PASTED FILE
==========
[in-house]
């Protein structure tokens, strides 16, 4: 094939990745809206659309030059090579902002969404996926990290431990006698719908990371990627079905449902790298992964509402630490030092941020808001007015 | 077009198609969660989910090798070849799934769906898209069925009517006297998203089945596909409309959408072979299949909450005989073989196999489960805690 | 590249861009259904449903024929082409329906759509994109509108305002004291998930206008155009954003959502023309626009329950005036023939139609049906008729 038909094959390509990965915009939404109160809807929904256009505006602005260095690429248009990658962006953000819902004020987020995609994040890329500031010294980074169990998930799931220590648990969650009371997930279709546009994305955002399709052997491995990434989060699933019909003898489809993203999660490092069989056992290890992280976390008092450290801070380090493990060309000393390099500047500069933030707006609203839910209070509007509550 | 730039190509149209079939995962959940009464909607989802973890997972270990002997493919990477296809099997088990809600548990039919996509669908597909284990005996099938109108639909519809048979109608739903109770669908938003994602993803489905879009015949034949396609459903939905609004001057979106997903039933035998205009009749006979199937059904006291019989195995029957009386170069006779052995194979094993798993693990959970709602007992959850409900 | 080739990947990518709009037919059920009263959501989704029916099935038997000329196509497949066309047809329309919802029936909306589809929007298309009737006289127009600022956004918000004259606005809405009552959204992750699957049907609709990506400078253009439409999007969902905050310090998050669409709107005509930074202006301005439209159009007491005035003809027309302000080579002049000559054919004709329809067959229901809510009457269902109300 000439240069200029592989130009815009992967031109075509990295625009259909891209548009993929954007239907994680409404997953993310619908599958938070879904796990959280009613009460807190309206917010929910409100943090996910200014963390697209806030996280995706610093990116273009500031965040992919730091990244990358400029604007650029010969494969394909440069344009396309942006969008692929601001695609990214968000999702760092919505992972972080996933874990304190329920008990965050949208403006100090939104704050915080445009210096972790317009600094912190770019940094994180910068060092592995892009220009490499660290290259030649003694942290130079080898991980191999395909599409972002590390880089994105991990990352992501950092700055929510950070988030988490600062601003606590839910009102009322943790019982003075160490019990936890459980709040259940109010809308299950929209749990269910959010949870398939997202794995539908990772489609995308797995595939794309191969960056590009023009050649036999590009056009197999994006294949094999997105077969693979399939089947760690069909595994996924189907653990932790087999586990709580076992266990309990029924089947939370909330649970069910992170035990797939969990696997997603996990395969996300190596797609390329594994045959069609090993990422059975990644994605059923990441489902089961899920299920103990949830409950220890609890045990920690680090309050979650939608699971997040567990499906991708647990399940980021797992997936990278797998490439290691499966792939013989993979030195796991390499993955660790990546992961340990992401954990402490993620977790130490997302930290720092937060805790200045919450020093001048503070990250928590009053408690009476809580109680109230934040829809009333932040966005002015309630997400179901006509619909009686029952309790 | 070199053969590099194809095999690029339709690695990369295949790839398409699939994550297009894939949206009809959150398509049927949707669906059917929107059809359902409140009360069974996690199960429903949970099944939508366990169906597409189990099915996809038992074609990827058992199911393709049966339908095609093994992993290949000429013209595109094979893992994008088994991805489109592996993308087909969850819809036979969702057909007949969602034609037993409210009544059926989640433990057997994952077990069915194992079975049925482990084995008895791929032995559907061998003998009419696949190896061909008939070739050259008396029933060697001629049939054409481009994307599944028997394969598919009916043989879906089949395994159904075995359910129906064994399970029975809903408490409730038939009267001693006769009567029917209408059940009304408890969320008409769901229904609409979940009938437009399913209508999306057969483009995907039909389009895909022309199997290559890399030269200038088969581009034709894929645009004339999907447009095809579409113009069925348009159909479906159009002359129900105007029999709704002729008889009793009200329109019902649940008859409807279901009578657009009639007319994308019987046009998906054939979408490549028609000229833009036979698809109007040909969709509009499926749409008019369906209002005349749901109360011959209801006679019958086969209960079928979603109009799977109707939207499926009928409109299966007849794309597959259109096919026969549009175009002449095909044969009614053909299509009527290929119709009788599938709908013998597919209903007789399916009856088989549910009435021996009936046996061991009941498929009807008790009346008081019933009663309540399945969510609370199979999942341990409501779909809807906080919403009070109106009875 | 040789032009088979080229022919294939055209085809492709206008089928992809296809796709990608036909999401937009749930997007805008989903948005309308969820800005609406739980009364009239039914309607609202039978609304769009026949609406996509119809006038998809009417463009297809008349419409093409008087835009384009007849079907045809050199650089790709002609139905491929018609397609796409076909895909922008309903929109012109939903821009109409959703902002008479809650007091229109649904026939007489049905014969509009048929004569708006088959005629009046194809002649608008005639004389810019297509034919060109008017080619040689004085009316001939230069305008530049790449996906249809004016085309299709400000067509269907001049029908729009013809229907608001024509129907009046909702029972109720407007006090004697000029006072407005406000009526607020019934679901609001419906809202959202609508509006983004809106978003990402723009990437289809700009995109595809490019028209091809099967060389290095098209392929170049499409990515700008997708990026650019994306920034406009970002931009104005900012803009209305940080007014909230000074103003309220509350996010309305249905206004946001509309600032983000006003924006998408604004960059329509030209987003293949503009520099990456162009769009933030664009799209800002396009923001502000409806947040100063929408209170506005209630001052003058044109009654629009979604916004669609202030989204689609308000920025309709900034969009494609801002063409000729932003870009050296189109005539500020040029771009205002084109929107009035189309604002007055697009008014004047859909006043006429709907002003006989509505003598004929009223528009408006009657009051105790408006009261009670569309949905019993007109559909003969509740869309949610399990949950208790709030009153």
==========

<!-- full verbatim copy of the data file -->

[in-house]
């Protein structure tokens, strides 16, 4: 094939990745809206659309030059090579902002969404996926990290431990006698719908990371990627079905449902790298992964509402630490030092941020808001007015 | 077009198609969660989910090798070849799934769906898209069925009517006297998203089945596909409309959408072979299949909450005989073989196999489960805690 | 590249861009259904449903024929082409329906759509994109509108305002004291998930206008155009954003959502023309626009329950005036023939139609049906008729 038909094959390509990965915009939404109160809807929904256009505006602005260095690429248009990658962006953000819902004020987020995609994040890329500031010294980074169990998930799931220590648990969650009371997930279709546009994305955002399709052997491995990434989060699933019909003898489809993203999660490092069989056992290890992280976390008092450290801070380090493990060309000393390099500047500069933030707006609203839910209070509007509550 | 730039190509149209079939995962959940009464909607989802973890997972270990002997493919990477296809099997088990809600548990039919996509669908597909284990005996099938109108639909519809048979109608739903109770669908938003994602993803489905879009015949034949396609459903939905609004001057979106997903039933035998205009009749006979199937059904006291019989195995029957009386170069006779052995194979094993798993693990959970709602007992959850409900 | 080739990947990518709009037919059920009263959501989704029916099935038997000329196509497949066309047809329309919802029936909306589809929007298309009737006289127009600022956004918000004259606005809405009552959204992750699957049907609709990506400078253009439409999007969902905050310090998050669409709107005509930074202006301005439209159009007491005035003809027309302000080579002049000559054919004709329809067959229901809510009457269902109300 000439240069200029592989130009815009992967031109075509990295625009259909891209548009993929954007239907994680409404997953993310619908599958938070879904796990959280009613009460807190309206917010929910409100943090996910200014963390697209806030996280995706610093990116273009500031965040992919730091990244990358400029604007650029010969494969394909440069344009396309942006969008692929601001695609990214968000999702760092919505992972972080996933874990304190329920008990965050949208403006100090939104704050915080445009210096972790317009600094912190770019940094994180910068060092592995892009220009490499660290290259030649003694942290130079080898991980191999395909599409972002590390880089994105991990990352992501950092700055929510950070988030988490600062601003606590839910009102009322943790019982003075160490019990936890459980709040259940109010809308299950929209749990269910959010949870398939997202794995539908990772489609995308797995595939794309191969960056590009023009050649036999590009056009197999994006294949094999997105077969693979399939089947760690069909595994996924189907653990932790087999586990709580076992266990309990029924089947939370909330649970069910992170035990797939969990696997997603996990395969996300190596797609390329594994045959069609090993990422059975990644994605059923990441489902089961899920299920103990949830409950220890609890045990920690680090309050979650939608699971997040567990499906991708647990399940980021797992997936990278797998490439290691499966792939013989993979030195796991390499993955660790990546992961340990992401954990402490993620977790130490997302930290720092937060805790200045919450020093001048503070990250928590009053408690009476809580109680109230934040829809009333932040966005002015309630997400179901006509619909009686029952309790 | 070199053969590099194809095999690029339709690695990369295949790839398409699939994550297009894939949206009809959150398509049927949707669906059917929107059809359902409140009360069974996690199960429903949970099944939508366990169906597409189990099915996809038992074609990827058992199911393709049966339908095609093994992993290949000429013209595109094979893992994008088994991805489109592996993308087909969850819809036979969702057909007949969602034609037993409210009544059926989640433990057997994952077990069915194992079975049925482990084995008895791929032995559907061998003998009419696949190896061909008939070739050259008396029933060697001629049939054409481009994307599944028997394969598919009916043989879906089949395994159904075995359910129906064994399970029975809903408490409730038939009267001693006769009567029917209408059940009304408890969320008409769901229904609409979940009938437009399913209508999306057969483009995907039909389009895909022309199997290559890399030269200038088969581009034709894929645009004339999907447009095809579409113009069925348009159909479906159009002359129900105007029999709704002729008889009793009200329109019902649940008859409807279901009578657009009639007319994308019987046009998906054939979408490549028609000229833009036979698809109007040909969709509009499926749409008019369906209002005349749901109360011959209801006679019958086969209960079928979603109009799977109707939207499926009928409109299966007849794309597959259109096919026969549009175009002449095909044969009614053909299509009527290929119709009788599938709908013998597919209903007789399916009856088989549910009435021996009936046996061991009941498929009807008790009346008081019933009663309540399945969510609370199979999942341990409501779909809807906080919403009070109106009875 | 040789032009088979080229022919294939055209085809492709206008089928992809296809796709990608036909999401937009749930997007805008989903948005309308969820800005609406739980009364009239039914309607609202039978609304769009026949609406996509119809006038998809009417463009297809008349419409093409008087835009384009007849079907045809050199650089790709002609139905491929018609397609796409076909895909922008309903929109012109939903821009109409959703902002008479809650007091229109649904026939007489049905014969509009048929004569708006088959005629009046194809002649608008005639004389810019297509034919060109008017080619040689004085009316001939230069305008530049790449996906249809004016085309299709400000067509269907001049029908729009013809229907608001024509129907009046909702029972109720407007006090004697000029006072407005406000009526607020019934679901609001419906809202959202609508509006983004809106978003990402723009990437289809700009995109595809490019028209091809099967060389290095098209392929170049499409990515700008997708990026650019994306920034406009970002931009104005900012803009209305940080007014909230000074103003309220509350996010309305249905206004946001509309600032983000006003924006998408604004960059329509030209987003293949503009520099990456162009769009933030664009799209800002396009923001502000409806947040100063929408209170506005209630001052003058044109009654629009979604916004669609202030989204689609308000920025309709900034969009494609801002063409000729932003870009050296189109005539500020040029771009205002084109929107009035189309604002007055697009008014004047859909006043006429709907002003006989509505003598004929009223528009408006009657009051105790408006009261009670569309949905019993007109559909003969509740869309949610399990949950208790709030009153």